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When Thierry Mugler launched Angel in 1992, the perfume set the standard for the gourmand family of fragrances. Angel’s overdose of ethyl maltol, a sugar note, was completely novel for the time, and the scent has inspired countless followers. Now the olfactory universe has expanded so much that there are countless edible perfumes.
The gourmand category has grown significantly since Angel’s time; thirty years on, new technologies and evolving tastes are increasingly opening up the world of edible perfumes. But the new gourmands are not the usual scents like sweet or fruity, but now the focus is on savoury vegetables.
Earlier this spring, perfume brand DS & Durga launched Bistro Waters, with notes of lime blossom, pear, basil and green pepper. Shortly after, L’Artisan Parfumeur launched Le Potager, a five-scent perfume collection focusing on vegetable notes, including cauliflower, beetroot, leek, sweet pea and tomato leaf.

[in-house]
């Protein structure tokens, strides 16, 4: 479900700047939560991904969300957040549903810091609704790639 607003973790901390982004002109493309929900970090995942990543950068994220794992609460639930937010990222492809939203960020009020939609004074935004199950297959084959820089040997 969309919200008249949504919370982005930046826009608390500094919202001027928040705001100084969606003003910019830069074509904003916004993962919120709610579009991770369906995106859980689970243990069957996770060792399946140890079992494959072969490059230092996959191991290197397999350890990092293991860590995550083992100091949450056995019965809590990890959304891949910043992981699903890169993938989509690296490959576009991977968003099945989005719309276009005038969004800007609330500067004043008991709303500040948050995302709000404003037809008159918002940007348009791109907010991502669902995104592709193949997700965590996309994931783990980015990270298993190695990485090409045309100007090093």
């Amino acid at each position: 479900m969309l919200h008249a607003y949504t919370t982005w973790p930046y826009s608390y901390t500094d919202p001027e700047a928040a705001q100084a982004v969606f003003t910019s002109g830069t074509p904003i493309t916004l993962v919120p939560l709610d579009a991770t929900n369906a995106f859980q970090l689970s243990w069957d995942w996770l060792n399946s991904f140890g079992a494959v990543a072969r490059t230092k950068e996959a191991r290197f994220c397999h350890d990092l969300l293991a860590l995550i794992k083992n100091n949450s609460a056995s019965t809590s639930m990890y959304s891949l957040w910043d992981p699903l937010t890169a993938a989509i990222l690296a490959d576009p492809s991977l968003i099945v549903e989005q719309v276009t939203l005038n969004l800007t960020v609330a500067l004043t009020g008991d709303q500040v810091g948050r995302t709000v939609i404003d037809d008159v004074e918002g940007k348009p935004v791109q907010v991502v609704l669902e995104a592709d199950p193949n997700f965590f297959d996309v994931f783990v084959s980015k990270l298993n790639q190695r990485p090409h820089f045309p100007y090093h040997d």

Vegetable scents began to appear on the market thanks in part to COMME des GARÇONS, which launched Radish Vetiver, followed by Rouge de 2020, a beetroot fragrance. Perfumer Alexandra Carlin also played with beetroot in Kyoto de diptyque, a limited edition launch, before adopting the cauliflower scent in Le Potager, called Tonka Blanc.
Although it may seem new, vegetal scents have been present in perfumes since the very beginning of their existence. What has changed is not only the consumer’s appetite for more exclusive scents, but also new aromatic molecules that allow for more realistic interpretations.
Our familiarity with edible aromas makes gourmets an easy sell. An example of this is Maison Francis Kurkdjian’s Baccarat Rouge 540, which has been a hit at both TikTok and Fashion Week parties, or Kilian Love Don’t Be Shy, which has become a new classic as Rihanna’s perfume.
In early 2022, DS & Durga launched Pistachio as part of its limited-edition Studio Juice line; all 100 bottles sold out in a matter of hours. Part of that can be attributed to the extravagance of the pistachio itself, but our desire for unconventional gourmet notes is also indicative of the perception of food culture as the pinnacle of cool.